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Stuttgart Old Palace, copyright Stuttgart Marketing GmbH
The Württemberg Regional Museum in the Old Palace is an art gallery and houses an extensive exhibition on the history of the Württemberg region. The House of History offers an informative insight into the political history of south-west Germany. The Linden Museum is one of Europe's leading ethnological museums.
Württemberg Regional Museum
Situated in the heart of the city, Stuttgart's Old Palace, once the seat of the counts and grand dukes of Baden-Württemberg, is now home to Württemberg Regional Museum. The museum traces the history of the region, documenting a period spanning the Stone Age, Celts, Romans, Alemanni, Middle Ages, baroque and modern age. At the heart of the exhibitions is the Kunstkammer, which dates back to the 16th century, when the dukes collected all manner of priceless curios. Other attractions from the former kingdom include crowns, sceptres and dazzling royal jewellery. Closed on Mondays, guided tours available.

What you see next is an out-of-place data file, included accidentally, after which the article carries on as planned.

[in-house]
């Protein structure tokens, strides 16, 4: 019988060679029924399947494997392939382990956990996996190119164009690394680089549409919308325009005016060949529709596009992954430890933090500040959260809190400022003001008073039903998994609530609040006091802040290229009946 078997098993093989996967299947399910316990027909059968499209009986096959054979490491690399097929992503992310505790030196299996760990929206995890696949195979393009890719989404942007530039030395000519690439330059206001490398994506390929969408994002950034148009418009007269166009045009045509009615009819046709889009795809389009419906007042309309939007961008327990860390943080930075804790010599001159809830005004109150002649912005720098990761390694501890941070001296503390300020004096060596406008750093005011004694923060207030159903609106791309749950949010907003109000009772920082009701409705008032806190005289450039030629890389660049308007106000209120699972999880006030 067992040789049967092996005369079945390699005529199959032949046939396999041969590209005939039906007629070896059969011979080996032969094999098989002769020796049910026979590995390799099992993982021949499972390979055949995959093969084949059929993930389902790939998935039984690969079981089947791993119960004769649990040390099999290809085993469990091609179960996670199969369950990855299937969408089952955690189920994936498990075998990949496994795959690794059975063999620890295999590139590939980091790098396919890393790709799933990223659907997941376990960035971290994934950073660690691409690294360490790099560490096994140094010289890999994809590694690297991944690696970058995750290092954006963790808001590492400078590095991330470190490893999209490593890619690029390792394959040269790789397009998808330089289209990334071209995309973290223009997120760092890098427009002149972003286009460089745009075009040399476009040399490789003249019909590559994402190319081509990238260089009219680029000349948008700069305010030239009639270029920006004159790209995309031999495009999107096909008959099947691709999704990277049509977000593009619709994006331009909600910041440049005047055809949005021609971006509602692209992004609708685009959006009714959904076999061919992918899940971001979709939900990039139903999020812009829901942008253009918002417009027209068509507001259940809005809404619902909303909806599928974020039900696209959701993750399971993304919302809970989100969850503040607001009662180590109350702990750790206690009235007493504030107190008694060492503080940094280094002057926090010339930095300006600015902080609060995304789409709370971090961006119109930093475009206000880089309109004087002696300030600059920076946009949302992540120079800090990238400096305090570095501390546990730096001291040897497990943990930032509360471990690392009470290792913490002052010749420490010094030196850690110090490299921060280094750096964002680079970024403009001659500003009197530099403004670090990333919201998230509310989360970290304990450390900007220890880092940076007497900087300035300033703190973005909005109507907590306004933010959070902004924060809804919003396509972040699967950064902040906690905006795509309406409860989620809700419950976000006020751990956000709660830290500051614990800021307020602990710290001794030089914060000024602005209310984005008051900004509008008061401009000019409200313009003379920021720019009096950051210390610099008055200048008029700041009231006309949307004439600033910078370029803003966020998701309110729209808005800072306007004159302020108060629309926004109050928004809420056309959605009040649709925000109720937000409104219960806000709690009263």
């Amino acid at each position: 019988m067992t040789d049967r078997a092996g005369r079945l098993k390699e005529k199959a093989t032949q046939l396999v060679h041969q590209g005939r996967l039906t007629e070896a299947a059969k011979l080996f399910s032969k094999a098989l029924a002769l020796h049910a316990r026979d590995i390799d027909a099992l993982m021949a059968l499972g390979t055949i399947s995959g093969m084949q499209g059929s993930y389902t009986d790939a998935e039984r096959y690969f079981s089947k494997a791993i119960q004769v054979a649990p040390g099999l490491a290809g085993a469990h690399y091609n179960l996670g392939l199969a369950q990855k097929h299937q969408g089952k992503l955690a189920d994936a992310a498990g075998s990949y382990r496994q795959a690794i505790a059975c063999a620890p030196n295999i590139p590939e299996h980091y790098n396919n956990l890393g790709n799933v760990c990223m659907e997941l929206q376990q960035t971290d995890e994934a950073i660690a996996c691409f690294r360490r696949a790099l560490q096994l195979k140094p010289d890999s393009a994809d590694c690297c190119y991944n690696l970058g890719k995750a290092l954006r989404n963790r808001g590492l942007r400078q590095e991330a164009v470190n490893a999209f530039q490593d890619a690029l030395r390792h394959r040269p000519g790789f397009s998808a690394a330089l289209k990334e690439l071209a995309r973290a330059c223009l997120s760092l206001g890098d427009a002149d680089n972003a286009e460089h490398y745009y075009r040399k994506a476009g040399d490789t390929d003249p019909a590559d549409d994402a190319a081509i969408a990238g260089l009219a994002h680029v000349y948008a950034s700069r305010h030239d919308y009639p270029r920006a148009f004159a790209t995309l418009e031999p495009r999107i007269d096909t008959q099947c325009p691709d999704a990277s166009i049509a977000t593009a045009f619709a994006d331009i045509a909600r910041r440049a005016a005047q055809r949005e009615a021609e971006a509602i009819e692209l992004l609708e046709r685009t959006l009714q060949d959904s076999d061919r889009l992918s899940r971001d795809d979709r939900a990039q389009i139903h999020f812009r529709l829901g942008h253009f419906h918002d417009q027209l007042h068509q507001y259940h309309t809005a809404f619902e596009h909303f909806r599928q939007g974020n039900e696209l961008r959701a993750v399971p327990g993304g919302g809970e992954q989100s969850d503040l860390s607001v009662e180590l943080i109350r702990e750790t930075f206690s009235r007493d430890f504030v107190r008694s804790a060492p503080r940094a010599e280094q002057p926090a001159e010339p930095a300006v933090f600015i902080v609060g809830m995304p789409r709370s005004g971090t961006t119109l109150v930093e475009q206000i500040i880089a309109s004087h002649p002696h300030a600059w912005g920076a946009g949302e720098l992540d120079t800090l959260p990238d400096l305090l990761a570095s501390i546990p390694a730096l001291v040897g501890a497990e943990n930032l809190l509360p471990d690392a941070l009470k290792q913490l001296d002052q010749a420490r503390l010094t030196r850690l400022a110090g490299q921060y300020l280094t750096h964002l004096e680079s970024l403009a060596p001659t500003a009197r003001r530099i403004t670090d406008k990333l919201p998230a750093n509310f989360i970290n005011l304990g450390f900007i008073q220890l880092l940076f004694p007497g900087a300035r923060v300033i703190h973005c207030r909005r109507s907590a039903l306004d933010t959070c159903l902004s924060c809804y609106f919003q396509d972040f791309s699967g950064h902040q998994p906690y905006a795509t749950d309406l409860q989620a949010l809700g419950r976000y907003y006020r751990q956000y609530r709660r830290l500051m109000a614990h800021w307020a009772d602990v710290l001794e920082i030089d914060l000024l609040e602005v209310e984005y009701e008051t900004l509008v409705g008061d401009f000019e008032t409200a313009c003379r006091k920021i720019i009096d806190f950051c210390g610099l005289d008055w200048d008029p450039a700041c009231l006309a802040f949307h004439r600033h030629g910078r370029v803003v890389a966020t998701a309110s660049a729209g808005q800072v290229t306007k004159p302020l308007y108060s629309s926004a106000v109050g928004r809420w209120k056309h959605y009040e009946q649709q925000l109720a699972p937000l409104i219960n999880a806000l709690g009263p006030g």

House of History
Established in 1987, the "House of History" is part of the Stirling Wilford ensemble in Stuttgart's cultural district. Across several exhibition floors, it charts the fascinating history of the three historical states of Baden, Württemberg and Hohenzollern in south-west Germany. The exhibits are vividly presented in eight ultra-modern sections that explore the past 200 years of the region. Around 50,000 items make up the collection, including objects from Stammheim, the prison made famous in the 1970s by the Red Army Faction terrorists. Closed on Mondays. Guided tours available.
Linden Museum